May 21, 2012 | Permalink
Richard Horowitz, who has had an astonishing sixty-six-year-run as the principal timpanist of the Metropolitan Opera Orchestra, plays his final performance tomorrow, when the orchestra appears at Carnegie Hall. A lovely article by Fred Plotkin, on the WQXR website, highlights not only Horowitz's many decades in the pit — when he made his debut, in 1946, Lily Pons was singing Lakmé — but also his work as a maker of instruments and batons. (A 1988 Times article tells more about the batons, one of which rests with Leonard Bernstein in Green-Wood Cemetery.) At a recent Traviata, Peter Gelb brought the timpanist out on stage for a tribute; Mark Horowitz, his son, filmed the moment from the pit. Many congratulations to Mr. Horowitz on his magnificent career.
May 19, 2012 | Permalink
A monumental, vastly influential figure is gone. I can't help feeling shock at the news — a world without Fischer-Dieskau seems foreign and unnerving. As it happens, I had been listening to his recordings constantly in recent days, while I worked on a column about Christian Gerhaher and Florian Boesch, two of his most distinguished younger successors. When I saw the first reports on the Internet, Fischer-Dieskau's book on the Schubert songs was on my desk and his 1962 Winterreise was in my CD player. I stopped the music and sat in silence for a long minute — it was an uncanny feeling. I'll say more in The New Yorker a week from Monday.
More: There will be an all-night LP vigil at a new Brooklyn space called JACK, on Saturday night. Worth reading are a Guardian obituary by the late Alan Blyth; a memorial from Ian Bostridge; appreciations by Tony Tommasini and Leo Carey; and Martin Kettle's quietly heartbreaking 2005 interview with the singer, in which he wonders if he will be forgotten. He will not.
Not many people in the musical world intimidated Benjamin Britten; Dietrich Fischer-Dieskau was one of them. Below, I've excerpted two letters that Britten wrote to the baritone — the first almost comically meek in tone, the second considerably warmer. They bracket the legendary premiere of the War Requiem, in Coventry, on May 30, 1962. During the recording sessions for that work, in January 1963, Fischer-Dieskau approached Britten with the idea of writing an opera on King Lear. Britten seems to have agreed to the proposal, and, as Philip Reed and Mervyn Cooke observe in the notes to Volume 5 of Letters from a Life: The Selected Letters of Benjamin Britten, Peter Pears began making notes toward a libretto. Then, later in 1963, Britten mentioned the project in an interview with Desmond Shawe-Taylor, and the resulting torrent of chatter, replete with references to Verdi's unrealized Lear opera, seems to have discouraged his interest. The Lear for which Fischer-Dieskau yearned was, in the end, composed by Aribert Reimann; the DG recording of that work is one of the most stunning documents of the singer's art.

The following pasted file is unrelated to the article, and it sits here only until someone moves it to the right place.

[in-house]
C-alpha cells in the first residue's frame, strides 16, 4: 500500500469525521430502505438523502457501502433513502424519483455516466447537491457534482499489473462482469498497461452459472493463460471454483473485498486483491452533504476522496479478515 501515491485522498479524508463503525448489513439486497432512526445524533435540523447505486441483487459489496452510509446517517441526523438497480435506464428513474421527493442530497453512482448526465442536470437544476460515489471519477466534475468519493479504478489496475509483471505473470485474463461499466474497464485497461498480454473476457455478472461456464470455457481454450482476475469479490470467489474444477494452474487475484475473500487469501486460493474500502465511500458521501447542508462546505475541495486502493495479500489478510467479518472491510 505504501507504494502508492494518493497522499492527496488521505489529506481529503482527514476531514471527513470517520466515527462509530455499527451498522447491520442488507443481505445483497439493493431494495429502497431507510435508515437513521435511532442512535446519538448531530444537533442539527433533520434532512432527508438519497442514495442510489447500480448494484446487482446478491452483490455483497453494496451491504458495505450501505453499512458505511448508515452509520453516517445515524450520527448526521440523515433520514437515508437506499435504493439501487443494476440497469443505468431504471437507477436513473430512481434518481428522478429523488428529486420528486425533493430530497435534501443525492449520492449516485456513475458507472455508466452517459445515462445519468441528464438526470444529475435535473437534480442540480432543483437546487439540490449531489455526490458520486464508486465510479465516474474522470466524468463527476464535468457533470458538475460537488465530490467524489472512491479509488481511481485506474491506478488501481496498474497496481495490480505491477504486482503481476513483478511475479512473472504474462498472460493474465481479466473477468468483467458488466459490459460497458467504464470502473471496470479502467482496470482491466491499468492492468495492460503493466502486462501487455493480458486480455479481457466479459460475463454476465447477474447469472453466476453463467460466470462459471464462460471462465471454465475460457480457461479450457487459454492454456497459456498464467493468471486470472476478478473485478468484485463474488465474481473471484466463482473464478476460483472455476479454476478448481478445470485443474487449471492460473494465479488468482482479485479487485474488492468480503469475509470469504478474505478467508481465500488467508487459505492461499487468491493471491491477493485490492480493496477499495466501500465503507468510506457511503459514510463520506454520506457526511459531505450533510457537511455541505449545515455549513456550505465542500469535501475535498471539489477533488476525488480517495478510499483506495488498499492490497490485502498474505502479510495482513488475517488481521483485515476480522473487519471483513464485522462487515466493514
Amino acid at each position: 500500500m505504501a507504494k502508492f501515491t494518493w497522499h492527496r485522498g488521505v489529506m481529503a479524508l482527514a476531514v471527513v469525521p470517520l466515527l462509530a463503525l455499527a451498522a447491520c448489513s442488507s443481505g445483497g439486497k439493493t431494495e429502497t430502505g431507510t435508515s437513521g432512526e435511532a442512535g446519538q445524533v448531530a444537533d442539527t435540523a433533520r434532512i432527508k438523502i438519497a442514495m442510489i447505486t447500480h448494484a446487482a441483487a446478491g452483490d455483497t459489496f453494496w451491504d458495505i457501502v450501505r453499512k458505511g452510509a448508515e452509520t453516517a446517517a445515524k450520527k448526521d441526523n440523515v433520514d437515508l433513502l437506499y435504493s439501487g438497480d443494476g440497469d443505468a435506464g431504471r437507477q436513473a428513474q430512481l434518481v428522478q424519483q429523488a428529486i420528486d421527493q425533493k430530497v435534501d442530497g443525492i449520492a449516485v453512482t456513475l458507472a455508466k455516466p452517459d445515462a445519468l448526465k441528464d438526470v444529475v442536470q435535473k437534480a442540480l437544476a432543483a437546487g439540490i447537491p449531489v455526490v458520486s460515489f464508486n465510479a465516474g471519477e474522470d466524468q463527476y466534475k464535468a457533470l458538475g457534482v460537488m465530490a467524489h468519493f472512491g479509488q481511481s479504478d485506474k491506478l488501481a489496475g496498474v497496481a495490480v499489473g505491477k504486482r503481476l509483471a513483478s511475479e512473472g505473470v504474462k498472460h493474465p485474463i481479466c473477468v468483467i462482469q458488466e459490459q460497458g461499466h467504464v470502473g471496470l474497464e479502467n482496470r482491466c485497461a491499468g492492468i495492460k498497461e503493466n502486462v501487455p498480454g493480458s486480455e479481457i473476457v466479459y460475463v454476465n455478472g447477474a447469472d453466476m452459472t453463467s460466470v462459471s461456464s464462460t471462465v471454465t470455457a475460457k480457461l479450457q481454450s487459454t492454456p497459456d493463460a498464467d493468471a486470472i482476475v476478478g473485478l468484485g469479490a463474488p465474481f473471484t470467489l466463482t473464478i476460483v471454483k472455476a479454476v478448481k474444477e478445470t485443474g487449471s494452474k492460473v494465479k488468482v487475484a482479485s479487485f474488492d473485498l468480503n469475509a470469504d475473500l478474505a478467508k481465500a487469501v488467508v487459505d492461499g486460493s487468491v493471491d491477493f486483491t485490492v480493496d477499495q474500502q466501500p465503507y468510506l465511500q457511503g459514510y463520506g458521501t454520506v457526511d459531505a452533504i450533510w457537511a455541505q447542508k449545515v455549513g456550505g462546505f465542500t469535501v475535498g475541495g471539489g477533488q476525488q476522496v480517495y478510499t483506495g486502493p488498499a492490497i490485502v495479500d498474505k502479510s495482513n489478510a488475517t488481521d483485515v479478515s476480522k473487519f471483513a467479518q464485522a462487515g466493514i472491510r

Britten to Fischer-Dieskau, 1961: "Please forgive me writing to such a busy man as yourself — you can be sure that if I did not feel very strongly I should not be troubling you! ... I am writing what I think will be one of my most important works. It is a full-scale Requiem Mass for chorus and orchestra ... Peter Pears has agreed to sing the tenor part, and with great temerity I am asking you whether you would sing the baritone. You may not, I fear, be free (the dates of the two performances are May 30th and June 1st, with rehearsals the few previous days), and above all you may not feel inclined to do this, but I am earnestly hoping you may be free and willing... [handwritten] Please forgive me troubling you."
Britten to Fischer-Dieskau, 1962: "I am made happy when I think of our working together, & our meeting with you and your dear wife, in Coventry. It was one of the great artistic experiences of my life ... I cannot say how touched I was by the great trouble you took over the War Requiem, & by your complete understanding of what I was trying to say in this work."
Fischer-Dieskau in his memoirs: "The first performance created an atmosphere of such intensity that by the end I was completely undone; I did not know where to hide my face. Dead friends and past suffering arose in my mind."
"A. [Avigdor Arikha] put on Hans Hotter singing Der Leiermann, S. preferred Fischer-Dieskau, 'at the end there's a real cry, he cries out.' We put on Fischer-Dieskau to compare. At the end, the cry, a shudder. S. looked at me, there it was. Nodded. Too moved to talk."
— Anne Atik, How It Was: A Memoir of Samuel Beckett
I caught the New York City Opera presentation of Telemann's Orpheus at El Museo del Barrio last night, and find myself in accord with the Zerbinetta take. I'm happy to have seen the work, and Rebecca Taichman's staging has some vibrant touches (the scene centered on Nicholas Pallesen's commanding Pluto is a delight), but the score is quite far from being a neglected masterpiece, and, as Zerbinetta says, many Baroque operas — including at least four or five by Cavalli — deserved a New York staging in front of this one. Certainly, City Opera made good use of the Museo del Barrio theater, which turns out to be a fine venue for Baroque opera. Two performances remain.
May 16, 2012 | Permalink
May 15, 2012 | Permalink